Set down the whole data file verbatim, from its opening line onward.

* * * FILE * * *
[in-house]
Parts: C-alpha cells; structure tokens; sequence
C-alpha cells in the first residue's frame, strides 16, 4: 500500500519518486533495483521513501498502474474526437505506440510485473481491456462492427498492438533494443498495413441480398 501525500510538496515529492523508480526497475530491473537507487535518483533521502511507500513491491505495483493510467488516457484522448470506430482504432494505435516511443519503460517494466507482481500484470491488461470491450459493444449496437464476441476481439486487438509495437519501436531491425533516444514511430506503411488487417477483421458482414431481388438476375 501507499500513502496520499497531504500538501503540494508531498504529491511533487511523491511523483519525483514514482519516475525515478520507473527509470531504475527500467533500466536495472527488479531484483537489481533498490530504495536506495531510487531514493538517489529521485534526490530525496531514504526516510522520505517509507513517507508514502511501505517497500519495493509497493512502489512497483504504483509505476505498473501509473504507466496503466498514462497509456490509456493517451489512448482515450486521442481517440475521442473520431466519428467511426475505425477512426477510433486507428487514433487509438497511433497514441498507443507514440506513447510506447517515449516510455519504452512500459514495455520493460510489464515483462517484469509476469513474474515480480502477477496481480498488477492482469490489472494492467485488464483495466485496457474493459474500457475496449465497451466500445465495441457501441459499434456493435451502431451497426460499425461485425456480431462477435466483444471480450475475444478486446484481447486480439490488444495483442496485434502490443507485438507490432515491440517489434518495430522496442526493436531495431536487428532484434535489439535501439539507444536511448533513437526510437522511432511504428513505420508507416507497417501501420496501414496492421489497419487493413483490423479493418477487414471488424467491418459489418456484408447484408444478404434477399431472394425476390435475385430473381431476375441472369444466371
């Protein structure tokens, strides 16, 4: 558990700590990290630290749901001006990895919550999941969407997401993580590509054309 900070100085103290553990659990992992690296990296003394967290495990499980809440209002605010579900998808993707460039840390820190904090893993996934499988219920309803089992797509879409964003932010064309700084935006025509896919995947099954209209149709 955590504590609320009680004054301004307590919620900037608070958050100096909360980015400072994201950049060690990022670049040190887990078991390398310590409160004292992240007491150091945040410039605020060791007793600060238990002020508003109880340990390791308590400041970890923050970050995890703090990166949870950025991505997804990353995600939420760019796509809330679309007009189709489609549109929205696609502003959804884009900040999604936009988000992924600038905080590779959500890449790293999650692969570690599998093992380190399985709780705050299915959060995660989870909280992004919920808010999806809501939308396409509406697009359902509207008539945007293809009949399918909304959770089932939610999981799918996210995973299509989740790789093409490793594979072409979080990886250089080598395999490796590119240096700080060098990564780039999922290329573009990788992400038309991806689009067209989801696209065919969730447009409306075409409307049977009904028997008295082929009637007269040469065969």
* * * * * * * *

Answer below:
[in-house]
Parts: C-alpha cells; structure tokens; sequence
C-alpha cells in the first residue's frame, strides 16, 4: 500500500519518486533495483521513501498502474474526437505506440510485473481491456462492427498492438533494443498495413441480398 501525500510538496515529492523508480526497475530491473537507487535518483533521502511507500513491491505495483493510467488516457484522448470506430482504432494505435516511443519503460517494466507482481500484470491488461470491450459493444449496437464476441476481439486487438509495437519501436531491425533516444514511430506503411488487417477483421458482414431481388438476375 501507499500513502496520499497531504500538501503540494508531498504529491511533487511523491511523483519525483514514482519516475525515478520507473527509470531504475527500467533500466536495472527488479531484483537489481533498490530504495536506495531510487531514493538517489529521485534526490530525496531514504526516510522520505517509507513517507508514502511501505517497500519495493509497493512502489512497483504504483509505476505498473501509473504507466496503466498514462497509456490509456493517451489512448482515450486521442481517440475521442473520431466519428467511426475505425477512426477510433486507428487514433487509438497511433497514441498507443507514440506513447510506447517515449516510455519504452512500459514495455520493460510489464515483462517484469509476469513474474515480480502477477496481480498488477492482469490489472494492467485488464483495466485496457474493459474500457475496449465497451466500445465495441457501441459499434456493435451502431451497426460499425461485425456480431462477435466483444471480450475475444478486446484481447486480439490488444495483442496485434502490443507485438507490432515491440517489434518495430522496442526493436531495431536487428532484434535489439535501439539507444536511448533513437526510437522511432511504428513505420508507416507497417501501420496501414496492421489497419487493413483490423479493418477487414471488424467491418459489418456484408447484408444478404434477399431472394425476390435475385430473381431476375441472369444466371
């Protein structure tokens, strides 16, 4: 558990700590990290630290749901001006990895919550999941969407997401993580590509054309 900070100085103290553990659990992992690296990296003394967290495990499980809440209002605010579900998808993707460039840390820190904090893993996934499988219920309803089992797509879409964003932010064309700084935006025509896919995947099954209209149709 955590504590609320009680004054301004307590919620900037608070958050100096909360980015400072994201950049060690990022670049040190887990078991390398310590409160004292992240007491150091945040410039605020060791007793600060238990002020508003109880340990390791308590400041970890923050970050995890703090990166949870950025991505997804990353995600939420760019796509809330679309007009189709489609549109929205696609502003959804884009900040999604936009988000992924600038905080590779959500890449790293999650692969570690599998093992380190399985709780705050299915959060995660989870909280992004919920808010999806809501939308396409509406697009359902509207008539945007293809009949399918909304959770089932939610999981799918996210995973299509989740790789093409490793594979072409979080990886250089080598395999490796590119240096700080060098990564780039999922290329573009990788992400038309991806689009067209989801696209065919969730447009409306075409409307049977009904028997008295082929009637007269040469065969």